That fit of self-loathing lasted for the best part of an hour. But like all well-meaning, liberal minds his eventually concocted an excuse for his inaction. He was only one man. He was only a computer technician, not a politician. There was nothing he could have done. He hated that fact and he hated himself because of it. If he had gone out to save that man he would have been arrested or shot or both and the Korean would have been abducted anyway. His death would have meant he would have been able to carry on with the project. The project!
James shook himself out of his shame-faced reverie and moved to his computers. There was work to do be done. The download and installation were both complete. The next step was the calibration. The start menu was different to the one he had seen during earlier phases of development. The screen was blank save for a short column of titles under the heading: User Role. Unthinking he paused for a sip of tea and over the rim of the cup his eyes fixed themselves on a single word, a word he feared more than any other. Father.
The tea turned to curdled ice-water in his mouth and he struggled to swallow. Setting the cup aside he scrolled the cursor up and down over the list. It was a nervous tic he had developed as a student. Whenever he found himself at a dead-end in an essay he would aimlessly scroll around the document until he stumbled over the words that enabled him to continue. He stopped scrolling. That word...that thing he had once been was highlighted on the screen, each letter a black hole somehow encased in ice. He heard the priest’s speech on the day of his son’s funeral as though someone was whispering spiteful secrets in his ears. To stop that lethargically remorseful voice he would have punctured his own eardrums. To stop the image of the coffin he would have gouged out his eyes. But he knew that would have done no good. They were inside his head. He did not need ears or eyes in the place that grief took him, a place where it felt like every nerve in his body was being slowly frayed at once. His fingers hovered over the return key. They twitched as he struggled to remind himself not to remember. Then without knowing what he was doing or even why, he pressed the button. It was done. The screen went fully black as if darkness had been pressed between sheets of glass; there was a sound like the grinding of granite as the device scanned the hard drives in his computer, then like a streetlight seen through a snow flurry a glow appeared at the top of the monitor. Gradually the glow illuminated a scene beneath it like a Breughel landscape being taken out of storage. Hills of pale green grass undulated into the distance whilst a pond stirred at the touch of a swift breeze like a fold of fat when flicked. A tree seemed to leer at itself in the water and out of the shadow of its boughs a new shape grew. To begin with it was just a deeper shadow or a hint of gathering night. But then James realised what it was. A swirl of wireframe mesh, pixels and polygons congealed on the screen and words he had not heard for what seemed like a thousand years echoed out from the digital void: ‘Hello, father.’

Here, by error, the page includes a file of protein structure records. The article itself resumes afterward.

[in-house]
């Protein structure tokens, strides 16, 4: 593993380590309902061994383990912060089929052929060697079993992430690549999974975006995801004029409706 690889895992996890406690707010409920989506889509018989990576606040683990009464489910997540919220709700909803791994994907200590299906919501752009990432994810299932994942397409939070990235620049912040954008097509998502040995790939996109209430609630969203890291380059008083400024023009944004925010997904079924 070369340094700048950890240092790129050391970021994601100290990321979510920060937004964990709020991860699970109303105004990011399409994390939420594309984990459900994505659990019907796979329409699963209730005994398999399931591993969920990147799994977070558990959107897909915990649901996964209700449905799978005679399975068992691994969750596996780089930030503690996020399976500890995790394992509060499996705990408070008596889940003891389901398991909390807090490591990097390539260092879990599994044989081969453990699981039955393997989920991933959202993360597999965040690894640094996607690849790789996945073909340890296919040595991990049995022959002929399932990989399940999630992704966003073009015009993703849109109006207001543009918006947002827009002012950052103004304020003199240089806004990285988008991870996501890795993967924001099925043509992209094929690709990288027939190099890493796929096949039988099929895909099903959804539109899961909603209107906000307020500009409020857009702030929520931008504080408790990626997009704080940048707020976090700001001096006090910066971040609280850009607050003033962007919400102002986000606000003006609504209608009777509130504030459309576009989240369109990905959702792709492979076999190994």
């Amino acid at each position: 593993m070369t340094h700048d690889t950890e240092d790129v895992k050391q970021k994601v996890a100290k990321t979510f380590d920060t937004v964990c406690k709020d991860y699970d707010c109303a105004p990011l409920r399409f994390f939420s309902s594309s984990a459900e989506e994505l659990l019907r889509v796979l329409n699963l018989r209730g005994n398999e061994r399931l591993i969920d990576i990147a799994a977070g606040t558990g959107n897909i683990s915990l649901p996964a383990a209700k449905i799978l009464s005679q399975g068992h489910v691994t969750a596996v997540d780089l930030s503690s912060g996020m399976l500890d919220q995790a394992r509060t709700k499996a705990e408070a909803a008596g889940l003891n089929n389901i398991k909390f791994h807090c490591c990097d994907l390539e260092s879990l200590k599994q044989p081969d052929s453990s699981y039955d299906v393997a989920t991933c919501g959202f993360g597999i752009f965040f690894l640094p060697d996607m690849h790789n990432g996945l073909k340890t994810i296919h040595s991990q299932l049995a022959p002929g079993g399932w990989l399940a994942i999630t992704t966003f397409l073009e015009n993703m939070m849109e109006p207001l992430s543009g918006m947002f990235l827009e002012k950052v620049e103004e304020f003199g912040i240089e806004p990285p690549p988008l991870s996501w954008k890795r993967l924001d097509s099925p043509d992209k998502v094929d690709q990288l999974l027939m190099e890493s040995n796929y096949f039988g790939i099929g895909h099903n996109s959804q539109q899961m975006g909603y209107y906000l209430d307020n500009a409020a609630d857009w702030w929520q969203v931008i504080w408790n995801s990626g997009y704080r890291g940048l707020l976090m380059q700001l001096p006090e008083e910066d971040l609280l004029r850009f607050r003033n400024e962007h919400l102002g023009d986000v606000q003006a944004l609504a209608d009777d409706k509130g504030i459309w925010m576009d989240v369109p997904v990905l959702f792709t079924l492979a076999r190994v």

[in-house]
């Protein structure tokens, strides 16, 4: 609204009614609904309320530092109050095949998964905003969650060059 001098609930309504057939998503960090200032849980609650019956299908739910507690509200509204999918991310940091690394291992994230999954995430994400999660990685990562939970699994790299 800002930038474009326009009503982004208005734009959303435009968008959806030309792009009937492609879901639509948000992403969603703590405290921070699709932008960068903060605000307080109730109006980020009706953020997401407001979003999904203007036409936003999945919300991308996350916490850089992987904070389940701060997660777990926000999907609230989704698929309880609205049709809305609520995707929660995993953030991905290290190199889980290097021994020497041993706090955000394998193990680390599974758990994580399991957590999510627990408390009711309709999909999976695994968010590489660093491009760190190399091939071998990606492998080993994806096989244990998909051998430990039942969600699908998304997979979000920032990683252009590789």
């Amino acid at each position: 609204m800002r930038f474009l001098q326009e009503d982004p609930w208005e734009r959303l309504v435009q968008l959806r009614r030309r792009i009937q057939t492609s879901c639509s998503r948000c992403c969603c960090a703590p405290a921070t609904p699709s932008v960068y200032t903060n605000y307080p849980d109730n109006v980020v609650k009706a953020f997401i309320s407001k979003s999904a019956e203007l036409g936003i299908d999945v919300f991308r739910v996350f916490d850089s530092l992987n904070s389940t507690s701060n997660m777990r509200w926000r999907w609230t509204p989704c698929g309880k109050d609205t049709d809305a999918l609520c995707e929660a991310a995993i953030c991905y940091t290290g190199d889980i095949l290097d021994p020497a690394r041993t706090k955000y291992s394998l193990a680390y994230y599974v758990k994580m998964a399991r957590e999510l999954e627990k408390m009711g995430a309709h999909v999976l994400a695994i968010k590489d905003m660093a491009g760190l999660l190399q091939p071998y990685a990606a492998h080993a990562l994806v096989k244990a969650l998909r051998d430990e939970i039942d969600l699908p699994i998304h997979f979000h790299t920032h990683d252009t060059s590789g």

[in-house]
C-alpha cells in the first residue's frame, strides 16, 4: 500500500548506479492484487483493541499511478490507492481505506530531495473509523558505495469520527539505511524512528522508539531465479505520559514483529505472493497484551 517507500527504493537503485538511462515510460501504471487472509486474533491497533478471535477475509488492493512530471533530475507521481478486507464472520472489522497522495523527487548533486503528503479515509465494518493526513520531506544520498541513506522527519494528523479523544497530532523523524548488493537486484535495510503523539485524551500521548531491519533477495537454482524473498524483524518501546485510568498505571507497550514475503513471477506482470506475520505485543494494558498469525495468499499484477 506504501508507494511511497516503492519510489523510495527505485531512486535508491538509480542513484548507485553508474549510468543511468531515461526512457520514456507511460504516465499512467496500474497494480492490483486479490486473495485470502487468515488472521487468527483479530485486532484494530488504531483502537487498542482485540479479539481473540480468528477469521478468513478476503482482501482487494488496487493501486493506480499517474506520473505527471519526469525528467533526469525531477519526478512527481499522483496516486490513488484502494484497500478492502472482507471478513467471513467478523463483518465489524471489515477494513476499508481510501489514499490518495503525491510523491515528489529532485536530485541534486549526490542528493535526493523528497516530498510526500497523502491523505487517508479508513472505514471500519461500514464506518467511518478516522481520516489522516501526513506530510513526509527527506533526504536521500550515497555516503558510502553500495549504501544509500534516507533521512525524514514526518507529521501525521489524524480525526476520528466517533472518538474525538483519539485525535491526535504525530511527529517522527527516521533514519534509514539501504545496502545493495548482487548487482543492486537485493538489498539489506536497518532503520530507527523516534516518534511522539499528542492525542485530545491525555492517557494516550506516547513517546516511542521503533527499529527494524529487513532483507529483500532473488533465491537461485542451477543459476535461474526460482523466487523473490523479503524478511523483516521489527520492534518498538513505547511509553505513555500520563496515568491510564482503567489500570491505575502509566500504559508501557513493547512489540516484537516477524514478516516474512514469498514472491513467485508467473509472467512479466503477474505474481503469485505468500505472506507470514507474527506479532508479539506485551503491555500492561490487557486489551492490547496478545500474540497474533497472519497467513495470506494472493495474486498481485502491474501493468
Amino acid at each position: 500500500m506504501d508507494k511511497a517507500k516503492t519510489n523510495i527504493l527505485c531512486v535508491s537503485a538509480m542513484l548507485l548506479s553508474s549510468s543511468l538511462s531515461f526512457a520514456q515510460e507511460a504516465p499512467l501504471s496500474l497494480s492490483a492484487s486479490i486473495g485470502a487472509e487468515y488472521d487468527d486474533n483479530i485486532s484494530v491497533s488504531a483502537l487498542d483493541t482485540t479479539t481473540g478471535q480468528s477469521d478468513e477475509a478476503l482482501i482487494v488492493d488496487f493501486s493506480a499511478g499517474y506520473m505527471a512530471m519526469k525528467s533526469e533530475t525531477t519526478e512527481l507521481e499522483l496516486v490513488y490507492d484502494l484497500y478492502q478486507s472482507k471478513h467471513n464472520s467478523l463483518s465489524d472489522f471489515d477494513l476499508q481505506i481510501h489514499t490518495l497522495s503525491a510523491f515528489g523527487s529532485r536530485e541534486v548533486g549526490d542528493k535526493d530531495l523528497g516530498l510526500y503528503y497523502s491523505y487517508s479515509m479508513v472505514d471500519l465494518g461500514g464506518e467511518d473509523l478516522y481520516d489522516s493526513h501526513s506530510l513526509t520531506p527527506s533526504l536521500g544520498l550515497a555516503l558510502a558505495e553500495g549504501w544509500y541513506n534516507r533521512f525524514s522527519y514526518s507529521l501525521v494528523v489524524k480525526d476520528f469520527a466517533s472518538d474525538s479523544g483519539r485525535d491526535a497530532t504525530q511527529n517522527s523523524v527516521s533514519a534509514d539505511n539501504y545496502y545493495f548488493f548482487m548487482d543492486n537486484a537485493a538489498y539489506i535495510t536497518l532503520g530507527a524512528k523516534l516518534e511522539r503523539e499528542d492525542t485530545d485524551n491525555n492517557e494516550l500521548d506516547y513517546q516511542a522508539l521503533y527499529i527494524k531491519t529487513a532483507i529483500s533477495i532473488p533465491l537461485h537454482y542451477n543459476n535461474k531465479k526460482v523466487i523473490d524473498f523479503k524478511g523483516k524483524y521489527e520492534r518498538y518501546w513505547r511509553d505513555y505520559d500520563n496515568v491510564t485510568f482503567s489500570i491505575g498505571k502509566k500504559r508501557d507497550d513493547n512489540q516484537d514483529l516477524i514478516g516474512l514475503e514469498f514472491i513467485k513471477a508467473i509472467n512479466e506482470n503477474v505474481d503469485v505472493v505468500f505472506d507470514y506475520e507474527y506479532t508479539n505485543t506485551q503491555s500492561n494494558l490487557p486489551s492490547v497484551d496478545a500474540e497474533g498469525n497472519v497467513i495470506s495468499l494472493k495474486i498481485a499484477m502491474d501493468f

James was pinned to his seat as though someone had driven frozen spikes through his thighs. His jaw went slack. He fumbled for his tea but his fingers had turned to jittering antennae, their reckless spasms sent the cup hurtling to the ground. In his mind’s eye he saw it smash over and over again in an anime explosion. Terror seemed to ooze from the very marrow of his bones and hawthorn sprigs swayed under his skin like a grove of suicidal memories. Latent and pent-up dread clotted the air in his throat until at last he forced himself to draw a good, clean breath and the words ‘Hello, son’ dripped from his lips like boiling water slowly poured into an anthill.